Palestinians rush to buy food and struggle under strikes as Israel readies possible ground operation

JERUSALEM, Oct 12 : Palestinians lined up outside bakeries and grocery stores in Gaza on Thursday after spending the night surrounded by the ruins of pulverized neighborhoods darkened by a near-total power outage. Israel launched new airstrikes and said it was preparing for a possible ground invasion.
International aid groups warned that the death toll in Gaza could mount after Israel stopped all deliveries of food, water, fuel and electricity and the tiny enclave’s crossing with Egypt closed. The war — which was ignited by a bloody and wide-ranging assault on Israel by Hamas militants — has already claimed at least 2,500 lives on both sides.
Lt. Col. Richard Hecht, an Israeli military spokesman, told reporters Thursday that forces “are preparing for a ground maneuver if decided,” but that political leaders have not yet ordered one. A ground offensive in Gaza, whose 2.3 million residents are densely packed into a sliver of land only 40 kilometers (25 miles) long, would likely bring even higher casualties on both sides in brutal house-to-house fighting.
As Israel pounds Gaza, Hamas fighters have fired thousands of rockets into Israel since their weekend assault. Militants in the territory are also holding an estimated 150 people taken hostage from Israel.
Already, Palestinians fleeing airstrikes could be seen running through the streets, carrying their belongings and looking for a safe place. Tens of thousands have crowded into UN-run schools while others are staying with relatives or even strangers who let them in.
Lines formed outside bakeries and grocery stores during the few hours they dared open, as people tried to stock on food before shelves were emptied. On Wednesday, Gaza’s only power station ran out of fuel and shut down, leaving only lights powered by scattered private generators.
A senior official with the International Committee of the Red Cross warned that a lack of electricity could cripple hospitals.
“As Gaza loses power, hospitals lose power, putting newborns in incubators and elderly patients on oxygen at risk. Kidney dialysis stops, and X-rays can’t be taken,” said Fabrizio Carboni, ICRC’s regional director. “Without electricity, hospitals risk turning into morgues.”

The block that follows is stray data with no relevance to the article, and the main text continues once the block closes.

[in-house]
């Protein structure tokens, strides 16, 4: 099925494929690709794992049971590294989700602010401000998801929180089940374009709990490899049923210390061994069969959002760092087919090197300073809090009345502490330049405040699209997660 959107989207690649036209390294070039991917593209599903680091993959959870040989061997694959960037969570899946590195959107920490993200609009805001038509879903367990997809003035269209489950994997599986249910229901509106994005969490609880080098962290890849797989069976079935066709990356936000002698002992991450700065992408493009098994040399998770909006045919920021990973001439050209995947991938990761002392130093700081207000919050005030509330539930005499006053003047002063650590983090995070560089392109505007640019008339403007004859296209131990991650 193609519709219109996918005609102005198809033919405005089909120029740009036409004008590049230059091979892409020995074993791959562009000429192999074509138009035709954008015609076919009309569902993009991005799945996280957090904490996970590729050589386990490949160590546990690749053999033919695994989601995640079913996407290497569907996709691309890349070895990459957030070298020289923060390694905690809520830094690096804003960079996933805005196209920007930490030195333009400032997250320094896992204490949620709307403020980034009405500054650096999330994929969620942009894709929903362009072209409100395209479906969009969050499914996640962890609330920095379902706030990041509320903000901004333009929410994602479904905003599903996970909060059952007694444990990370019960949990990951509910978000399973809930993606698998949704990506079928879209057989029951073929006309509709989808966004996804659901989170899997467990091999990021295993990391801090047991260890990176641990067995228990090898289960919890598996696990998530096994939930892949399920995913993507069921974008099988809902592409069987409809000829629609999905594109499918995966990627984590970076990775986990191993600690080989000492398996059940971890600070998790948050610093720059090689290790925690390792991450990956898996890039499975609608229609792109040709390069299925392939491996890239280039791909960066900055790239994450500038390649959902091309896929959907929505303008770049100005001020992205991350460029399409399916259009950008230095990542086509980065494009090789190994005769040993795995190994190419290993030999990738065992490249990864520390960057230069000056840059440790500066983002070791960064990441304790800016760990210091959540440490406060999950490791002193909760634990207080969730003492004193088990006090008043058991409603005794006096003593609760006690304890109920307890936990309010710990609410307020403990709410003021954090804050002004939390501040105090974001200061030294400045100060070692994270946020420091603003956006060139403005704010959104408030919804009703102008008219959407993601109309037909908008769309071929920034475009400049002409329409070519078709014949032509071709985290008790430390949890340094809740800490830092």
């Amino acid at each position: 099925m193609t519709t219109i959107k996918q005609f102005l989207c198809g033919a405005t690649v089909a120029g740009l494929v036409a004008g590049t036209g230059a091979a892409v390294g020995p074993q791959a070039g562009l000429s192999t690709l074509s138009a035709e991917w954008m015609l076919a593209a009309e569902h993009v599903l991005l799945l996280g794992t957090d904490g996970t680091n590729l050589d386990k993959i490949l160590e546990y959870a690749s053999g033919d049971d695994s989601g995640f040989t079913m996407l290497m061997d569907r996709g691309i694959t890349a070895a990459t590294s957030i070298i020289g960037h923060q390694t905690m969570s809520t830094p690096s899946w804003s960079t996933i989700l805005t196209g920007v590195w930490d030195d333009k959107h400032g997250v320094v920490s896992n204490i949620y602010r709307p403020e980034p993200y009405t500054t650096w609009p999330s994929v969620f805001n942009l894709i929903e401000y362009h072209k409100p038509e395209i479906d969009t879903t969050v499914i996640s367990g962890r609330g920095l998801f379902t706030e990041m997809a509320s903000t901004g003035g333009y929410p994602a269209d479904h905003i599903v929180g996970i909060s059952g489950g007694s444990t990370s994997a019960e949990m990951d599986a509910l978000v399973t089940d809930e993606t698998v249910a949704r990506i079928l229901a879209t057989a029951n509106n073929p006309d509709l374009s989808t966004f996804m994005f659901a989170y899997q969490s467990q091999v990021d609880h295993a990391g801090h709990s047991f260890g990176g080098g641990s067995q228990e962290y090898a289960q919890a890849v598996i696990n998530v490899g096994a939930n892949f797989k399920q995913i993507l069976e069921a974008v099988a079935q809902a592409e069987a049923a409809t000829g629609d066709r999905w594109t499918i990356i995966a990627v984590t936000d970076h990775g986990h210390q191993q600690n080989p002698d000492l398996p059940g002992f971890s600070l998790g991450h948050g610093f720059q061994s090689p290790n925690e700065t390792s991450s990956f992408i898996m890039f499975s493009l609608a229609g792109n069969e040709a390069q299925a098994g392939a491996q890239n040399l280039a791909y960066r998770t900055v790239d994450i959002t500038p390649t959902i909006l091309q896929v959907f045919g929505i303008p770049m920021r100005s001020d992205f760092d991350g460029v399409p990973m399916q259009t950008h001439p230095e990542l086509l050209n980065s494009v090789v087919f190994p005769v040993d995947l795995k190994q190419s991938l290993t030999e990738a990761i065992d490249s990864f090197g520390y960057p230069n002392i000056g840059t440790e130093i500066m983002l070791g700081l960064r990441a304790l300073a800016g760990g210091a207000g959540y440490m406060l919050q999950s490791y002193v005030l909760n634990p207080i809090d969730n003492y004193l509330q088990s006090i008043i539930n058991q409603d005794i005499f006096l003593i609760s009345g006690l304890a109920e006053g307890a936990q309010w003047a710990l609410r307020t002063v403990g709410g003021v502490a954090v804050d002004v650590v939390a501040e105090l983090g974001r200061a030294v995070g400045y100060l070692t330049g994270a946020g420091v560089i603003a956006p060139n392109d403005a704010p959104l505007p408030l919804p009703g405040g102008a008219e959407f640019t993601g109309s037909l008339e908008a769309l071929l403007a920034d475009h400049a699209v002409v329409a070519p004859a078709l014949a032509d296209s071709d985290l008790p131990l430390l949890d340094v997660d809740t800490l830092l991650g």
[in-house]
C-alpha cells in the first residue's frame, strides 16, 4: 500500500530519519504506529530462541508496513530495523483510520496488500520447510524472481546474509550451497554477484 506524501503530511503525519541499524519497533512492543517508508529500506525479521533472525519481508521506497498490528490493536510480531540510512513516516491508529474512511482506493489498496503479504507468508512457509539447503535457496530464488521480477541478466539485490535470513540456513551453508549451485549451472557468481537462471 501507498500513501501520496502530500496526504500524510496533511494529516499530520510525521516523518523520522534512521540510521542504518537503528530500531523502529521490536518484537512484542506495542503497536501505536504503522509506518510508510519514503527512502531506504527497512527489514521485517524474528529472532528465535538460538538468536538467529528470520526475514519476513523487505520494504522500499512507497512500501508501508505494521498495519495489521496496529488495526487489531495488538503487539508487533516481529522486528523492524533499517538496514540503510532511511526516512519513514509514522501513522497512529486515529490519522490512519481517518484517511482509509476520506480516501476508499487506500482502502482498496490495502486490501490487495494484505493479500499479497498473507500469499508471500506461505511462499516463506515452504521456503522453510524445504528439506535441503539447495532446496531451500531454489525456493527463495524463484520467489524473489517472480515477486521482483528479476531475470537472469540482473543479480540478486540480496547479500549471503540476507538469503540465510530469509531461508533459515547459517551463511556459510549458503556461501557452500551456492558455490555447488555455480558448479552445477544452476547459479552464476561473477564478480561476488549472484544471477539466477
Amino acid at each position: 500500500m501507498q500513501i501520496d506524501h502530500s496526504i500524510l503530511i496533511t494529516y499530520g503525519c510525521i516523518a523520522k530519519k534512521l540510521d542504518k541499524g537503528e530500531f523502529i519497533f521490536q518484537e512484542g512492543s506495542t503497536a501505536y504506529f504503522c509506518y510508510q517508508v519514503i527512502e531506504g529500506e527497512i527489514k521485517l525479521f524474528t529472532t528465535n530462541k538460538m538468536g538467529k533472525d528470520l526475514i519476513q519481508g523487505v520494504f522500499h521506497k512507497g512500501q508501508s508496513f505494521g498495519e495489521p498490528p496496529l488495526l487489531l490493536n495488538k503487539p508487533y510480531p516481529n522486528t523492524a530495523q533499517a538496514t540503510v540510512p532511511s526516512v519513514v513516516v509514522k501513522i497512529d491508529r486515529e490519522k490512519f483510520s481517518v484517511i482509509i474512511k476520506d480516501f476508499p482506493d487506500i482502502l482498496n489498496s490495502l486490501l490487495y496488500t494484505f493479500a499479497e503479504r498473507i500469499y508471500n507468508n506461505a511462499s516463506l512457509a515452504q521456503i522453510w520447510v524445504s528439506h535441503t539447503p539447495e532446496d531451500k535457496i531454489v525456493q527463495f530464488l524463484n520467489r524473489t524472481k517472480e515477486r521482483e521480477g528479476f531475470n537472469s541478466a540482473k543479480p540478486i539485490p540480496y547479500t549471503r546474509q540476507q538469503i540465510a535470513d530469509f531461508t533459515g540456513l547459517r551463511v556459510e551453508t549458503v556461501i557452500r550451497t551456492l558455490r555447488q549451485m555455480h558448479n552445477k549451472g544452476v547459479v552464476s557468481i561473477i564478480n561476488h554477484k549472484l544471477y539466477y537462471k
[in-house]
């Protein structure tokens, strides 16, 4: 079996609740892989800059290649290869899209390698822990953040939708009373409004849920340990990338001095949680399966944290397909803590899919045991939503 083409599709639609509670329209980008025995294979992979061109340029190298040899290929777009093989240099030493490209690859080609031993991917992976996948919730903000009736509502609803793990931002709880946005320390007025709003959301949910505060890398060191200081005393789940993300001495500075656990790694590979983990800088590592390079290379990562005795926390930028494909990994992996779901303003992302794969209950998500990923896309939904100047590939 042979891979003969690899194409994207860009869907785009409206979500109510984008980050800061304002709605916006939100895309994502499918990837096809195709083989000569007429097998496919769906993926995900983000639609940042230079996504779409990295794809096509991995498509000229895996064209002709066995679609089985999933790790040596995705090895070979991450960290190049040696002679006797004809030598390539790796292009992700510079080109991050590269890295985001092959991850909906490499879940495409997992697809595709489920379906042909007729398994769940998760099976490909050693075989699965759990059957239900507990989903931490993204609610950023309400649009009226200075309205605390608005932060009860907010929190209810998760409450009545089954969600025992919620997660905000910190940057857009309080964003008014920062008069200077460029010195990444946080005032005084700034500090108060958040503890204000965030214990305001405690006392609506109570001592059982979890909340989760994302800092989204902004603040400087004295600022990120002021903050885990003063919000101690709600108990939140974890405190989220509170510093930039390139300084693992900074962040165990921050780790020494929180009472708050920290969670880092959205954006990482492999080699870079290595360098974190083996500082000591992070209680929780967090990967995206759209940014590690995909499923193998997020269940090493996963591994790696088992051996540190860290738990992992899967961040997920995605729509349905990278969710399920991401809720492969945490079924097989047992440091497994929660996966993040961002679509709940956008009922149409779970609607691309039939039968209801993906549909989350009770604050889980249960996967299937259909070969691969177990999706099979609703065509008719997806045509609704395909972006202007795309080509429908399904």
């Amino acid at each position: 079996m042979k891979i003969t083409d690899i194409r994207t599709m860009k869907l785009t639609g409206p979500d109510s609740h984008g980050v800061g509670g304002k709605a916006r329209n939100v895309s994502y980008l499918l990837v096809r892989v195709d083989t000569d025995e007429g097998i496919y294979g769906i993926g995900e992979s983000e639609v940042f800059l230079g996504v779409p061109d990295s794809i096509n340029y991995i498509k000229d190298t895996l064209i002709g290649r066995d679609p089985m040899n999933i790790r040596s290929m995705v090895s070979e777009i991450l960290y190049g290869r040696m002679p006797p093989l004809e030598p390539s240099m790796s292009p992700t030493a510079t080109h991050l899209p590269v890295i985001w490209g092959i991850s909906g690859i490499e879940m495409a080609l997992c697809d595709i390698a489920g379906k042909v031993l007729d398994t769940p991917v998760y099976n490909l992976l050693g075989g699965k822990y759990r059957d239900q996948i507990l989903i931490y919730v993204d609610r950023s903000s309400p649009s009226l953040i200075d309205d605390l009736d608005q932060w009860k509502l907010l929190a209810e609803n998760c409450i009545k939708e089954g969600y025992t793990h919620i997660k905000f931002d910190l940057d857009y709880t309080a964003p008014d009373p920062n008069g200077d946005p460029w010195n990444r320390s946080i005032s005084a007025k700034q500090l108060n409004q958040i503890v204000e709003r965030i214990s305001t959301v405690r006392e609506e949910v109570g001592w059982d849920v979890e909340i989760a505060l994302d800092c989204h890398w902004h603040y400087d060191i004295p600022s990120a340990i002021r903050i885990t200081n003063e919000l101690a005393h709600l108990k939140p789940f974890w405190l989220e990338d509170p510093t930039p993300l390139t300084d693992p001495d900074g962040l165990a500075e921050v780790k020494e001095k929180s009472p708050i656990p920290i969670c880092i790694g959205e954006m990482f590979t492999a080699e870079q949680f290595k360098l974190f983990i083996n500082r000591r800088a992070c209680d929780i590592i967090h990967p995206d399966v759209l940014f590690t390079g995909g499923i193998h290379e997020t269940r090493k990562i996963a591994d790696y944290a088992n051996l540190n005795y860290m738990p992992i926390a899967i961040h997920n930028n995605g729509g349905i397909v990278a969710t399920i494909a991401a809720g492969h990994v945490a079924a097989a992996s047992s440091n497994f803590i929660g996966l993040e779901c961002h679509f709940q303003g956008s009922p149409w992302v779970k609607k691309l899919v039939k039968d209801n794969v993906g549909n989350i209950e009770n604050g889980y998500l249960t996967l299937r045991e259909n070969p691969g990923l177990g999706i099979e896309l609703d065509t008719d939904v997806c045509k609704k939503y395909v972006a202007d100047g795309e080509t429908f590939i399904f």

Israel’s Energy Minister Israel Katz said nothing would be allowed into Gaza until the captives were released. “Not a single electricity switch will be flipped on, not a single faucet will be turned on, and not a single fuel truck will enter until the Israeli hostages are returned home,” he tweeted.
After Hamas militants stormed through a border fence Saturday and massacred hundreds of Israelis in their homes, on the streets and at an outdoor music festival, Israeli Prime Minister Benjamin Netanyahu vowed to “crush and destroy” the group, which has governed Gaza since 2007.
“Every Hamas member is a dead man,” Netanyahu said in a televised address late Wednesday.
The Israeli government is under intense public pressure to topple the militant group rather than continuing to try to bottle it up in Gaza after four previous conflicts ended with Hamas still firmly in charge of the territory. Israel has mobilized 360,000 reservists, massed additional forces near Gaza and evacuated tens of thousands of residents from nearby communities.
Netanyahu now has the backing of a new war Cabinet that includes a longtime opposition politician. The US has also pledged unwavering support, and Secretary of State Antony Blinken arrived in Tel Aviv on Thursday to meet with Netanyahu and other Israeli leaders. He plans to meet Friday with Palestinian President Mahmoud Abbas and Jordan’s King Abdullah II.
The Israeli military said overnight strikes targeted Hamas’ elite Nukhba forces, including command centers used by the fighters who attacked Israel on Saturday, and the home of a senior Hamas naval operative that it said was used to store unspecified weapons. AP